Cedric Chao is the U.S. head of the international arbitration practice of DLA Piper, a 4,200 lawyer global law firm. Cedric, a former federal prosecutor, is equally comfortable advocating before U.S juries and international arbitration tribunals. He has represented clients, as first chair, in five business disputes where the amount in controversy exceeded $1 billion, and in multiple others valued in the hundreds of millions of dollars. His clients have spanned many industries and countries.

Cedric has appeared in U.S. District Courts in a number of federal judicial districts and in the trial courts throughout California. He has argued thirteen times before the Ninth Circuit Court of Appeals, including once to an en banc panel, once before the U.S. Supreme Court, and four times before the California State Court of Appeal. He has second-chaired four additional arguments before the Ninth Circuit and one additional argument in the U.S. Supreme Court. 

Cedric has led teams in international arbitration proceedings around the world, under the rules of the ICC, ICDR, LCIA, UNCITRAL, AAA, and JAMS, and has represented parties in court proceedings to enforce or set aside arbitral awards. Cedric has sat as an arbitrator under the rules of the ICC and SIAC. He regularly advises clients in their negotiations and drafting of dispute resolution provisions in cross-border contracts.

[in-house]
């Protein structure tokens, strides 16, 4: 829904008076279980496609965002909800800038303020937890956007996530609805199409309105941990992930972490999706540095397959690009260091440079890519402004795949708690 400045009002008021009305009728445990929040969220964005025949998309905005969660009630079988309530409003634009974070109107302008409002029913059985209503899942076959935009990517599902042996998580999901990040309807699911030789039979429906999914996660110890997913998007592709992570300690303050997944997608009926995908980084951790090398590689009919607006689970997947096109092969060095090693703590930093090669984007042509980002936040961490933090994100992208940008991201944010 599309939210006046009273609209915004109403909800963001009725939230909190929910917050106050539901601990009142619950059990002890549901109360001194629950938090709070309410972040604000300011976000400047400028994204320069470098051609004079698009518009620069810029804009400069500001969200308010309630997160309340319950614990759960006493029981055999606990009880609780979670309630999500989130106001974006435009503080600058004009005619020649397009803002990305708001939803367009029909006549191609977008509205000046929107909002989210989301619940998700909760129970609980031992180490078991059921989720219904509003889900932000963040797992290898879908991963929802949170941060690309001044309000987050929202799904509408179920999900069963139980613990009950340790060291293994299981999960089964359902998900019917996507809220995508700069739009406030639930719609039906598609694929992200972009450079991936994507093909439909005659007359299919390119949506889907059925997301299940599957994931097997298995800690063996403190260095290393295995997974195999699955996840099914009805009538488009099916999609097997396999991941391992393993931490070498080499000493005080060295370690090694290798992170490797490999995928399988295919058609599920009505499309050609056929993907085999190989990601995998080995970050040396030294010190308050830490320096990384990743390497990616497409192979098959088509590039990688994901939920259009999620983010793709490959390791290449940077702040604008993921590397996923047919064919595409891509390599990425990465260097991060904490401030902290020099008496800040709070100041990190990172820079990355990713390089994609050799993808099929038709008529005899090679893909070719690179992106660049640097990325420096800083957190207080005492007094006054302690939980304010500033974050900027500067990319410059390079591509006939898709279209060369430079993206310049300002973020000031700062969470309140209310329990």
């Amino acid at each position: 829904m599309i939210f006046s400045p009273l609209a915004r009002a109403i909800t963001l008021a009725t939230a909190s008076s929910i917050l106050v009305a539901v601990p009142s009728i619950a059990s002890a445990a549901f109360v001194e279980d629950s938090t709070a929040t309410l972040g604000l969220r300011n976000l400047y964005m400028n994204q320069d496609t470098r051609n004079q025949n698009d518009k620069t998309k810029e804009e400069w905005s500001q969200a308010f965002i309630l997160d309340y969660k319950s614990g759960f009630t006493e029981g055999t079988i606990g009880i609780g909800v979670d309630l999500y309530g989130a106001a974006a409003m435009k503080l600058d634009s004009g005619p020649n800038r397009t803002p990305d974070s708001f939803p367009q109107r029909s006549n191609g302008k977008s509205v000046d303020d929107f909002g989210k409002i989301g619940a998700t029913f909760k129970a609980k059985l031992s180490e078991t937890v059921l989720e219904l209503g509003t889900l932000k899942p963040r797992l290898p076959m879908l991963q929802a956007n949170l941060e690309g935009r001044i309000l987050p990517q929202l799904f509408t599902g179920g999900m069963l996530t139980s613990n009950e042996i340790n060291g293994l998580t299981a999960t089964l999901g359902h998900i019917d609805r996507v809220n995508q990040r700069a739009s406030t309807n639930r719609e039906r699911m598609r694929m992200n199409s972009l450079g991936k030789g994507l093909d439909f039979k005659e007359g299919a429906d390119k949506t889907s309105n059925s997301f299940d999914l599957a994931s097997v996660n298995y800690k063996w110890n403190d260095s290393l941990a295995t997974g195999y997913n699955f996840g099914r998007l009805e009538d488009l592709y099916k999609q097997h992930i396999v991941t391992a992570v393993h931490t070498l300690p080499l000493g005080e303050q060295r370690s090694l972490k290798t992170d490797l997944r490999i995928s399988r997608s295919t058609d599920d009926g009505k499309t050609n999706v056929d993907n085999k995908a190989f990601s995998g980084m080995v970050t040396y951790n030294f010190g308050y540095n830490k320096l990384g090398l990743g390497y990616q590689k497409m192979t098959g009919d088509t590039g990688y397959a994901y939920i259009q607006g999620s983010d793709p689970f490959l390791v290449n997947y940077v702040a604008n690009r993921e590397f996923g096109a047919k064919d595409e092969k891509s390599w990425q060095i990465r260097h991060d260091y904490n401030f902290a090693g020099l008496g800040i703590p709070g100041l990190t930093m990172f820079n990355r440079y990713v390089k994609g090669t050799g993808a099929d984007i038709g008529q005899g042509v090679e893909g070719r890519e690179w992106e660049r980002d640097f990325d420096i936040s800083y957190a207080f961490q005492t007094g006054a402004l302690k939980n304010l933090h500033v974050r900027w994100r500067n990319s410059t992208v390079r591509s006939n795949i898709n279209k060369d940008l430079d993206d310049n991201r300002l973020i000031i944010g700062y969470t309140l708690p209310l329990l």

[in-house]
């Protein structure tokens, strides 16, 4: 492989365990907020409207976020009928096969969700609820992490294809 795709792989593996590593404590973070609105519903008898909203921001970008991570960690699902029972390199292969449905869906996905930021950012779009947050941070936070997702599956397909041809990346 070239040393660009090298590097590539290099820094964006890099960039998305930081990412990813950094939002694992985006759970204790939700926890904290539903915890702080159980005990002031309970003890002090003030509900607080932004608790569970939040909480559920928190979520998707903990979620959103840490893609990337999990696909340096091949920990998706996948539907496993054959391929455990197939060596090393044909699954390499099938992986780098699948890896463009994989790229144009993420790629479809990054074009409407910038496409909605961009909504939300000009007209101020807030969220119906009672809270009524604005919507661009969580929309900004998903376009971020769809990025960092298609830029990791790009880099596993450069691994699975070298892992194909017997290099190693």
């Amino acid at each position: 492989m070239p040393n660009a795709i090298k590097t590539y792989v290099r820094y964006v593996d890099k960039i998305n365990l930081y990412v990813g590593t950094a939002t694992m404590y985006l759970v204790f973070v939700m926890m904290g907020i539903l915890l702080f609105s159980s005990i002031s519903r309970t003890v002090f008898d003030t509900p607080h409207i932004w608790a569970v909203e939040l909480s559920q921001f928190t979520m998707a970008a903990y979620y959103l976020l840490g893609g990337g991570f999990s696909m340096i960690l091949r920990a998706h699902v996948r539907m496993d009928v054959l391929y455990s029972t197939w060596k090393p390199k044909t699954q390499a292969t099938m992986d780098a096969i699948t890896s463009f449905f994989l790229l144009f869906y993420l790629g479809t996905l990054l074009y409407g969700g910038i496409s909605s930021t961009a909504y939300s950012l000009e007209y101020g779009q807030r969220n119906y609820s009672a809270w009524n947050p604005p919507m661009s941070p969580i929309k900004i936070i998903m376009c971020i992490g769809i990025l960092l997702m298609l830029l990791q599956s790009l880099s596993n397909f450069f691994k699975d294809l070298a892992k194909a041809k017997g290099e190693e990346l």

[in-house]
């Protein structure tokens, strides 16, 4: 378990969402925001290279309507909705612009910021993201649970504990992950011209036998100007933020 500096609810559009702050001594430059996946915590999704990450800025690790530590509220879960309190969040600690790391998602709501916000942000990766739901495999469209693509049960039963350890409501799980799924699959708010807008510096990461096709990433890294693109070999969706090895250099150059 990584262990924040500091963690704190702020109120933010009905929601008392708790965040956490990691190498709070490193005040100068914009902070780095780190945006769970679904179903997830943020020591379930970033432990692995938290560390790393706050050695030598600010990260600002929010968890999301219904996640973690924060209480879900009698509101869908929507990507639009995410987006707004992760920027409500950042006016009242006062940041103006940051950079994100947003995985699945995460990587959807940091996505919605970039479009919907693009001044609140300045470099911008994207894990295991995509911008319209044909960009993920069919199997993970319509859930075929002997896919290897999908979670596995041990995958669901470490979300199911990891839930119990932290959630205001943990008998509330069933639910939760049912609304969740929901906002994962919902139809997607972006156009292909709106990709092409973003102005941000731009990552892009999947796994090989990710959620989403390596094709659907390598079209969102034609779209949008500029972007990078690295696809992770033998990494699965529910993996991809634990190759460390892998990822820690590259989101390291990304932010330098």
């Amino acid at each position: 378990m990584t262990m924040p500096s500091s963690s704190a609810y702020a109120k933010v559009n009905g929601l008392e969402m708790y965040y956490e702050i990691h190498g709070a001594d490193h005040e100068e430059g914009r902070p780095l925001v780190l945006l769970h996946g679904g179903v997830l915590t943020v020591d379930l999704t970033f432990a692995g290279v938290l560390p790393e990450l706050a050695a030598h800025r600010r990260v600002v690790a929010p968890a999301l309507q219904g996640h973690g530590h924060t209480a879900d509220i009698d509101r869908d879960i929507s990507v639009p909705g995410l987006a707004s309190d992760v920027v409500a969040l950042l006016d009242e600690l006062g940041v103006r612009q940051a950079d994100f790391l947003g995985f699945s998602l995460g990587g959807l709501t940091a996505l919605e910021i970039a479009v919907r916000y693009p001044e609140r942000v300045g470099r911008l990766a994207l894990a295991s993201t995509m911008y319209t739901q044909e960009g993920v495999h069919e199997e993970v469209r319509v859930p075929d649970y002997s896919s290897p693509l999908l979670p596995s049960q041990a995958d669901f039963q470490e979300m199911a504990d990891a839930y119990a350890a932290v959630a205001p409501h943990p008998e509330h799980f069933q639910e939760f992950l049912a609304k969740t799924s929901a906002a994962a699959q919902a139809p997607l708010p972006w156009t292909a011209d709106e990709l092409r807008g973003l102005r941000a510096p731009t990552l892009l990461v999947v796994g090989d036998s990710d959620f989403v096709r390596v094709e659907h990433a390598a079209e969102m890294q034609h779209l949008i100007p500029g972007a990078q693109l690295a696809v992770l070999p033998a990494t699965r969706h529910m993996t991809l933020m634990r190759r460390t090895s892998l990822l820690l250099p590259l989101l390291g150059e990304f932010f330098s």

Cedric is a U.S. member of the ICC Arbitration Commission, and is one of six members of the USCIB ICC Arbitrator Nominating Committee (for U.S. based arbitrations). He serves on the American Arbitration Association/ICDR Council, and is one of 31 Advisors to the American Law Institute project to draft the Restatement of the U.S. Law of International Commercial and Investment Arbitration.

Cedric is a former chair of the U.S. Magistrate Judge Screening Committee of the Northern District of California and of the California State Bar Litigation Section. He is a former member of the American Bar Association Standing Committee on the Federal Judiciary, which evaluates all presidential nominees to the federal judiciary (representing the Ninth Circuit).